CBCA Book Week Challenge: Under the Covers

August 22, 2012 Ka'ela Ja'el
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Over on her blog, Tansy Rayner Roberts is celebrating the Children’s Book Council of Australia’s Book Week, and she has challenged people to talk about their childhood reading.

I decided this year I want to do something fun on the blog to celebrate Book Week, as I usually forget about it until it’s too late. So I’m going to write some posts about my childhood reading, not only favourite books, but how I read them and why I still remember them.

So I thought I might try and take up her invitation.

Under the Covers

Today I’m not talking about what I read, so much as how I read.

As a kid, if I was on my own, my nose was seldom out of a book…walking to school, at school, walking home from school, even during school if I thought I could get away with it. Trips  in the car, to the shop, or on holidays. And in bed. Especially in bed.

There’s probably very few avid child readers who didn’t read under the covers. I know I did, which is a big reason I was able to read five or six novels a week.

Unfortunately, I wasn’t fortunate enough to possess a torch, so I had to Make Do. and for a long time the only source of light I had was my digital watch. This tiny little thing that Dad brought back from an overseas trip when I was eight. I would hold the light on and move the light across the page, line by line, word by word. It was tedious, yes, and I’m pretty sure I developed a callous on my thumb from holding the light button down, but when I finished a book at three in the morning and curled up asleep, I was sure it was worth it. The good thing about the digital watch light was that it didn’t cast a glow that might be seen under my door, which meant I didn’t need to hide under the covers –  a good thing, too, as our house wasn’t air conditioned and temperatures were in the mid 20’s at night time, so it could get a bit stifling under the bedspread.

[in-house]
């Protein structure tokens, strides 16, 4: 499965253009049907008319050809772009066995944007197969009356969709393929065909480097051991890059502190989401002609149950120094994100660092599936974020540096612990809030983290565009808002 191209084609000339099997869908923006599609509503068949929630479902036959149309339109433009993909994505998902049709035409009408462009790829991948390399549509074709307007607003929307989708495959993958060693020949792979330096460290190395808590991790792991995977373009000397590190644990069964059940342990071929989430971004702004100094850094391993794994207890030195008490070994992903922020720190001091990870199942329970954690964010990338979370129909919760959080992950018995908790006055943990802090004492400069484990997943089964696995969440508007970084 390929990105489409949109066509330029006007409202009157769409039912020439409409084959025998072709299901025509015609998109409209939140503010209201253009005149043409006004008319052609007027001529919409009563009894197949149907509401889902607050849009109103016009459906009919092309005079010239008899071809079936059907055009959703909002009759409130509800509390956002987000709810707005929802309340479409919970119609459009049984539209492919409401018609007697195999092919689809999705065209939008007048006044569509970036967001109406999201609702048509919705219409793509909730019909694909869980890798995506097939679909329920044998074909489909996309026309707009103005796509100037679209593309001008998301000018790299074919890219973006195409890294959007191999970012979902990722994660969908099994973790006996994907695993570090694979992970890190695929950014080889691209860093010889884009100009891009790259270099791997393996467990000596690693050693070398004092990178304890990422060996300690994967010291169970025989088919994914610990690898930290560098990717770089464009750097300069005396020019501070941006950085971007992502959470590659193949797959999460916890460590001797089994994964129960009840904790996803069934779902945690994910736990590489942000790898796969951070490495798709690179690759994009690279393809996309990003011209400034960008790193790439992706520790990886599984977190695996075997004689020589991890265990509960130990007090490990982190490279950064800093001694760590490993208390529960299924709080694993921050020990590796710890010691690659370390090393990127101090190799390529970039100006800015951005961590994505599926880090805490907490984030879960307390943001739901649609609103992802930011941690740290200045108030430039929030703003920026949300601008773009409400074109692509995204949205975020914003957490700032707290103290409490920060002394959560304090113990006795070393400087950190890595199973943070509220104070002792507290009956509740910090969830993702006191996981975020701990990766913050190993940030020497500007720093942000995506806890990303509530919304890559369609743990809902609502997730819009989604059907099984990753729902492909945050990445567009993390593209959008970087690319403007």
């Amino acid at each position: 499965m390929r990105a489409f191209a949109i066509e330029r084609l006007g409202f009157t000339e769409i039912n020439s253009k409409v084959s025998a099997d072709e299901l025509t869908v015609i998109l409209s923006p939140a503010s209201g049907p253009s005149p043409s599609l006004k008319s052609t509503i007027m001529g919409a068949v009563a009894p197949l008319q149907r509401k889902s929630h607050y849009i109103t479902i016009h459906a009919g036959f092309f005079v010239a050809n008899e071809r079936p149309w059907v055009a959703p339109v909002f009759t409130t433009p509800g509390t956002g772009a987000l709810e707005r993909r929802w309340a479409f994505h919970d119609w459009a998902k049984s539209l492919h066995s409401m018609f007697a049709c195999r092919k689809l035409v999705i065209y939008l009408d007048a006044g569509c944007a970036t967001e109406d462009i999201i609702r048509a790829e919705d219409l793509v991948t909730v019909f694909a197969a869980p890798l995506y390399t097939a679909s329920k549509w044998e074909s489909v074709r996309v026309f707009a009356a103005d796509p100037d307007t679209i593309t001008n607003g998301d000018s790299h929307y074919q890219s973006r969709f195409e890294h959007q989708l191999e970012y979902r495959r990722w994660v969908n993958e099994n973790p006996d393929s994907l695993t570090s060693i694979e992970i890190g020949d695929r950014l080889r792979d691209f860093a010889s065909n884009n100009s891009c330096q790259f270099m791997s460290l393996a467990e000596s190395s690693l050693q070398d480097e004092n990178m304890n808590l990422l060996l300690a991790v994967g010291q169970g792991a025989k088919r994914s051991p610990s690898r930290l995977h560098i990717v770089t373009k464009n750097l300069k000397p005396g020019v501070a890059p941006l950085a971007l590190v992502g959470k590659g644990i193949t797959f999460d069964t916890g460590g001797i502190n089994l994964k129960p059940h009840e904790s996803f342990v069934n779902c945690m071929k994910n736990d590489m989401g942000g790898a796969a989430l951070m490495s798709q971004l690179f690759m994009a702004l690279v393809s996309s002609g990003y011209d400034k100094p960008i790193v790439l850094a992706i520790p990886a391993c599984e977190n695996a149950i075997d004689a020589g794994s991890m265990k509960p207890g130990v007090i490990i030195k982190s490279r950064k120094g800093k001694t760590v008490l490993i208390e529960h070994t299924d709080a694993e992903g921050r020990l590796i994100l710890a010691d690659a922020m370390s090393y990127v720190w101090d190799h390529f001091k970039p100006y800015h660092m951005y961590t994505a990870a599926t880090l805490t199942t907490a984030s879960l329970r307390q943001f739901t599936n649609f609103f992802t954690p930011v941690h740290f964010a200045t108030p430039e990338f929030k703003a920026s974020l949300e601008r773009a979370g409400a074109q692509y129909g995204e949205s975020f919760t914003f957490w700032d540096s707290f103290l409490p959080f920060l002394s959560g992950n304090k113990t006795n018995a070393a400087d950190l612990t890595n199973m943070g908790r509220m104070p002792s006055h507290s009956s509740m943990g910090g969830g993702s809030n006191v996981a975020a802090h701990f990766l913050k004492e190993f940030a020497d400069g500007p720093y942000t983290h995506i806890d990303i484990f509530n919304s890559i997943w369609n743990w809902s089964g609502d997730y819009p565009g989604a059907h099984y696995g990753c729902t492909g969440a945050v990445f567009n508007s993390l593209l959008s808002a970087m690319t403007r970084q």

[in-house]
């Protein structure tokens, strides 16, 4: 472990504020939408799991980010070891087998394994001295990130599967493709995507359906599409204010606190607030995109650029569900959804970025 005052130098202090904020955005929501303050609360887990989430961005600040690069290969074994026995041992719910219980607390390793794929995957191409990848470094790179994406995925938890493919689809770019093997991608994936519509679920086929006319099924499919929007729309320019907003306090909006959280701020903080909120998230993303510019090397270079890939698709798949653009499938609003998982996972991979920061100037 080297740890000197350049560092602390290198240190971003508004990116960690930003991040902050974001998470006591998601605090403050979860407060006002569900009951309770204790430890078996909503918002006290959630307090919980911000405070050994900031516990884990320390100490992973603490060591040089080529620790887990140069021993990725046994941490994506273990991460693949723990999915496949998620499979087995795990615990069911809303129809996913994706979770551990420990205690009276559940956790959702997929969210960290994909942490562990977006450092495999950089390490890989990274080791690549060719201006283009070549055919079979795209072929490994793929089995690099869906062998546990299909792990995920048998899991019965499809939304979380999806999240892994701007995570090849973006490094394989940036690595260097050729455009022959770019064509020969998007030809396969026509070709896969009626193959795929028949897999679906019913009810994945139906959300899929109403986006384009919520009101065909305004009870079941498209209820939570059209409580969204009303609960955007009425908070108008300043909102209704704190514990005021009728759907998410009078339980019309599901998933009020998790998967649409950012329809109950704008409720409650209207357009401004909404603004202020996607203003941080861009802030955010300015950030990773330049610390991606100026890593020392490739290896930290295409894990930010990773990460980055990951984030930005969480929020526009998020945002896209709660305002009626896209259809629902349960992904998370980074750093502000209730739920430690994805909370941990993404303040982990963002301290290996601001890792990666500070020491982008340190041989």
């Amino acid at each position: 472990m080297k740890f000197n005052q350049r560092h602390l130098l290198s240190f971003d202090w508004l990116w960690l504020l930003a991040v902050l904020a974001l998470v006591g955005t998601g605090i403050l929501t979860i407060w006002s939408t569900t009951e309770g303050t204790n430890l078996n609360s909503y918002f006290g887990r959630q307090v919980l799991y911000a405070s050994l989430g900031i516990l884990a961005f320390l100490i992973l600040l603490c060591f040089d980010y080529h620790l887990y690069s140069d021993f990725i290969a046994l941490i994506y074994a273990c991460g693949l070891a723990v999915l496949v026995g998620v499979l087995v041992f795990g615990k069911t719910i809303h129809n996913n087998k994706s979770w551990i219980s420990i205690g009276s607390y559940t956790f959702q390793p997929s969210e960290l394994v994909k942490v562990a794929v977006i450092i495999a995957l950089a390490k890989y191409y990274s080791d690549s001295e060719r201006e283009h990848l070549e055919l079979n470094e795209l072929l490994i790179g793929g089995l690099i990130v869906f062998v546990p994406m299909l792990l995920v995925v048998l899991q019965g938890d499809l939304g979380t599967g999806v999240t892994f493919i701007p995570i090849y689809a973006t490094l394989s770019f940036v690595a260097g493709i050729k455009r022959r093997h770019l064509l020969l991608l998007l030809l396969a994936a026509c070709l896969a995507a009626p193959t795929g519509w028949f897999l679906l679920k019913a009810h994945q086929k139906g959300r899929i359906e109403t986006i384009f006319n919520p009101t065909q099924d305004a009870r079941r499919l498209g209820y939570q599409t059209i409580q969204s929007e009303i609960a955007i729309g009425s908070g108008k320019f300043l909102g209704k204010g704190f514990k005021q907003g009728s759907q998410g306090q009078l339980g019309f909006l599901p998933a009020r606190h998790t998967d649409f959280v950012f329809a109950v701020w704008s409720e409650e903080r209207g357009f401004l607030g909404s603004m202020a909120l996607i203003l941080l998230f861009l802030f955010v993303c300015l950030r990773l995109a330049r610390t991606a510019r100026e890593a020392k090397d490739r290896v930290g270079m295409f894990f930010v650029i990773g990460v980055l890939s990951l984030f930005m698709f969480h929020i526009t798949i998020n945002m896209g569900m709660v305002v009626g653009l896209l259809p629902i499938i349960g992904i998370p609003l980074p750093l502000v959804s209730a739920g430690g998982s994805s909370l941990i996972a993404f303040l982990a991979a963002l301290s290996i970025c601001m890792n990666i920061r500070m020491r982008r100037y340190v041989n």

Eventually my watch battery died, and I had to find a replacement. I was at a loss for quite a while, until I discovered Brusome’s calculator. It had luminescent green numbers, so I would press 88888888, and add it to the (M)emory to maximise the light output, and then continue happily reading.

When I had children of my own, my daughter would read by the light coming through the crack under her door, or by the light of the tiny little sewing machine my mum had bought her.

Did I just live a deprived childhood? Were you lucky enough to have a torch? Or did your parents love you enough to provide a LAMP?  😛

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Entry Filed under: Reading

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